Editor's note: "Jaime's China" is a weekly column about Chinese society and politics. Jaime FlorCruz has lived and worked in China since 1971. He studied Chinese history at Peking University (1977-81) and was TIME Magazine's Beijing correspondent and bureau chief (1982-2000).
Beijing (CNN) -- Some 6.8 million college students will graduate in China this summer, an exhilarating time for students and their families alike.
I know the feeling: Michelle, my 21-year-old daughter, has just graduated from college too.
When I got my history diploma at Peking University in 1981, the only memorable ceremony we had was a group photo with fellow history majors and our teachers.
Over the years, graduations from Chinese universities have become elaborate affairs with students dressed in black gowns strutting the red carpet at formal ceremonies, before posing for the obligatory group pictures.
This year, some students are breaking with convention -- striving to project their individuality, exercise free speech or simply to be a bit naughty and different.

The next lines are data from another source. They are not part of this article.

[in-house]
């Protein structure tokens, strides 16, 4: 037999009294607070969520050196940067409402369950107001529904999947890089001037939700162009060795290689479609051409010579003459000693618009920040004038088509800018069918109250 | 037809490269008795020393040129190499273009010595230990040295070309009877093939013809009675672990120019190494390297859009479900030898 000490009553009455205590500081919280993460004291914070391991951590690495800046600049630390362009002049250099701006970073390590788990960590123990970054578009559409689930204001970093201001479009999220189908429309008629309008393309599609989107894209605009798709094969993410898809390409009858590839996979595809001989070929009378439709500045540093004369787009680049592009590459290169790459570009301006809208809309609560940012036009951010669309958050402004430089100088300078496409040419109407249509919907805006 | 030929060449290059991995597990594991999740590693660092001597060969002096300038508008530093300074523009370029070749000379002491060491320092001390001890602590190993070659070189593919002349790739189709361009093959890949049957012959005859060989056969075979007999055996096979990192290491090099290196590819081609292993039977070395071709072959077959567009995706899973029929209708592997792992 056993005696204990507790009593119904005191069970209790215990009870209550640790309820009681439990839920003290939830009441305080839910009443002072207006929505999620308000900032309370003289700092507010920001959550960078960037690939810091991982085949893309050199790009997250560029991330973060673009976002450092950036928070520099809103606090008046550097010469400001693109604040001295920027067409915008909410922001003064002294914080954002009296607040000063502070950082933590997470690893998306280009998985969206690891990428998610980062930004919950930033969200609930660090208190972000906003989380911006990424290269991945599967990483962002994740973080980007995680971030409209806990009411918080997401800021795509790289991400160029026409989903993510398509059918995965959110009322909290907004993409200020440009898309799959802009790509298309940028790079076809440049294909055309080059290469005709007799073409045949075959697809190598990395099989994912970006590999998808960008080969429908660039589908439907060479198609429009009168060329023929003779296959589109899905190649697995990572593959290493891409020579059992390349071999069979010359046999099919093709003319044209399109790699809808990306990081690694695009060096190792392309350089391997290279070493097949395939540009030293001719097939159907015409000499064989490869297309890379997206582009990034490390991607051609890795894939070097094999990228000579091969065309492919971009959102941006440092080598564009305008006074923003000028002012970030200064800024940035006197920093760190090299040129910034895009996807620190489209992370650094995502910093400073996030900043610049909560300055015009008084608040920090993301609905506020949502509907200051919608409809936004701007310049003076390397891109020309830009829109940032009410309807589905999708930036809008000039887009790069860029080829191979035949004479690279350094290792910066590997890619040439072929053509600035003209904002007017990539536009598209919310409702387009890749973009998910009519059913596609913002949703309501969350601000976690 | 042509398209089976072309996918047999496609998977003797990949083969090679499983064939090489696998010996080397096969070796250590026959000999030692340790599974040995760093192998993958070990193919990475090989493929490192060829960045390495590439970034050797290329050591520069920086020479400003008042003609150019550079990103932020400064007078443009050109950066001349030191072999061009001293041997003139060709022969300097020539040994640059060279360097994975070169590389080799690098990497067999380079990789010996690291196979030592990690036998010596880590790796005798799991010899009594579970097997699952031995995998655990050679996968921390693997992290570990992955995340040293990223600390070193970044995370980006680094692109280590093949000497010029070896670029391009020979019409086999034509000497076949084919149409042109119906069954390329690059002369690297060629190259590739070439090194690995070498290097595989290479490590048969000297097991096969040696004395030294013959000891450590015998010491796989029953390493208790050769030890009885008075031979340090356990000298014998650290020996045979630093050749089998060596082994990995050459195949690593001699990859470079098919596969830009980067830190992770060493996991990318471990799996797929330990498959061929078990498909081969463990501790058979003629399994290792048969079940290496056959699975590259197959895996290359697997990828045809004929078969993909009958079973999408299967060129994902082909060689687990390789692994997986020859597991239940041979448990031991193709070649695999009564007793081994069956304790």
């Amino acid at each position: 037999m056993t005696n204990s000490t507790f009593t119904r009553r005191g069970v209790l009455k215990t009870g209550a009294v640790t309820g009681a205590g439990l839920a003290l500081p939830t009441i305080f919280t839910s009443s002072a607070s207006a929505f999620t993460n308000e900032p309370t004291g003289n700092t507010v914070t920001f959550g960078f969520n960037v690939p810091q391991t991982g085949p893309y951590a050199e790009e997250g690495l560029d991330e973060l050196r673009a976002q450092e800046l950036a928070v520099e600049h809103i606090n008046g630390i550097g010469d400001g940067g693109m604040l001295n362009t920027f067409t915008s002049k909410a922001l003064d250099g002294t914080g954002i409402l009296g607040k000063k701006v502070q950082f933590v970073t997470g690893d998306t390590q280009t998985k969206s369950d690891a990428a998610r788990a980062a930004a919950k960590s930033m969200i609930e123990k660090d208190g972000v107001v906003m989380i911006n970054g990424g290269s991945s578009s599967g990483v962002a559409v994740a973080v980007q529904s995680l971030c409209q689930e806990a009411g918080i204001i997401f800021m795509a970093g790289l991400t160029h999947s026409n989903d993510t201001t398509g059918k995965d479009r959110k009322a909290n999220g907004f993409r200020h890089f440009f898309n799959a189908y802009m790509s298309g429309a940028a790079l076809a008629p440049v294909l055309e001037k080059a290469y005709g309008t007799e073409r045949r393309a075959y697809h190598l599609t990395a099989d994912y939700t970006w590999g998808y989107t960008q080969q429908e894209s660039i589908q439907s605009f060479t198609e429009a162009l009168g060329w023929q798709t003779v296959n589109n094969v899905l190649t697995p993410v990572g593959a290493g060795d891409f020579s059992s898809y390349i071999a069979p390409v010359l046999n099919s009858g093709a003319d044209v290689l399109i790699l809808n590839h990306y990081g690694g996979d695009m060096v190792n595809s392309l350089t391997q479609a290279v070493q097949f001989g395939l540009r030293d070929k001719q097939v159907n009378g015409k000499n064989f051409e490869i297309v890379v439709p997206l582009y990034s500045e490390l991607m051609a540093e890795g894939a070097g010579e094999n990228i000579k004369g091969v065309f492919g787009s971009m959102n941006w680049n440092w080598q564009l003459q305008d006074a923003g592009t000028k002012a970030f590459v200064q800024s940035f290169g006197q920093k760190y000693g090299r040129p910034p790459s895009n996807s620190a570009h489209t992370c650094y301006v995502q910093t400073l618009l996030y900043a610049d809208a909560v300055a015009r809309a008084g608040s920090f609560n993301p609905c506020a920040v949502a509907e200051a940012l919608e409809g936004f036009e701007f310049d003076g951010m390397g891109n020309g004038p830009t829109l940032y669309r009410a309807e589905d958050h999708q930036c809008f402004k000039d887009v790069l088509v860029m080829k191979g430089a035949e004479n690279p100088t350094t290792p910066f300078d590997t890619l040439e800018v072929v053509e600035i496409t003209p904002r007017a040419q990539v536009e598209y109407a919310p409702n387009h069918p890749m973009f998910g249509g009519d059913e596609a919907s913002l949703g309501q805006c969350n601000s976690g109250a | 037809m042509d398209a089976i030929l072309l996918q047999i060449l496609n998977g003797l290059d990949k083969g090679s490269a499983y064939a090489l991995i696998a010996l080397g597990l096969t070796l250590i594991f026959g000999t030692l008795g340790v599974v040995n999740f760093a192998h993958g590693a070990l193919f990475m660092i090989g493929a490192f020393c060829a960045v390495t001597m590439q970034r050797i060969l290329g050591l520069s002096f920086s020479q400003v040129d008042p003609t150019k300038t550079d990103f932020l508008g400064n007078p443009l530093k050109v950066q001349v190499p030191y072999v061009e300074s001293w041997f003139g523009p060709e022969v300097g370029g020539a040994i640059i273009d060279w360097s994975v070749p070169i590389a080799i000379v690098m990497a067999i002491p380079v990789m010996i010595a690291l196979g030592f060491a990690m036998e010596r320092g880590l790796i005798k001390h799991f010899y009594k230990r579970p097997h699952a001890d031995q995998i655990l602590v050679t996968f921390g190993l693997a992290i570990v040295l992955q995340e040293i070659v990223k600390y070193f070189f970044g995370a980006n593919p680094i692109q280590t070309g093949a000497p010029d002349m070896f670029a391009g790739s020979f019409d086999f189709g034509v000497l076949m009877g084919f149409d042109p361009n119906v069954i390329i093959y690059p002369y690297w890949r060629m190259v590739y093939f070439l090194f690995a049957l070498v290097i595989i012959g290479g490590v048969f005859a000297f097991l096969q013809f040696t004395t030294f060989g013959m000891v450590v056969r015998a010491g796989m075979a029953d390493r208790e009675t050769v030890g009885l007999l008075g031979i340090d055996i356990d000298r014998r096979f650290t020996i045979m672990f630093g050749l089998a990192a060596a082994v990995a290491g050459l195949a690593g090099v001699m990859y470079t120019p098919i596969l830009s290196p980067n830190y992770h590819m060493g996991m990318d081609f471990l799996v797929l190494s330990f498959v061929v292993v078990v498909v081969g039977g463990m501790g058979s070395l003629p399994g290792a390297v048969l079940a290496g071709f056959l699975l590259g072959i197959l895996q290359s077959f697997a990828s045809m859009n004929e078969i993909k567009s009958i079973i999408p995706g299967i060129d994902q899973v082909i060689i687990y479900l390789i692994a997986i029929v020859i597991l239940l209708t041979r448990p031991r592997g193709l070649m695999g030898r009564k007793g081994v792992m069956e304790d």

Several photos recently posted on Chinese micro-blogging sites show graduates illustrate this. One particularly eye-catching example shows advertising majors at Jinan University in Guangzhou standing in front of a banner which reads "Jinan University Advertising Department, you f***ed my youth!" Each graduate also holds a printout expressing his or her personal wish, such as finding a wealthy wife.
The picture predictably attracted a huge response.
"It is innovation," gushed one micro-blogger. "It is freedom."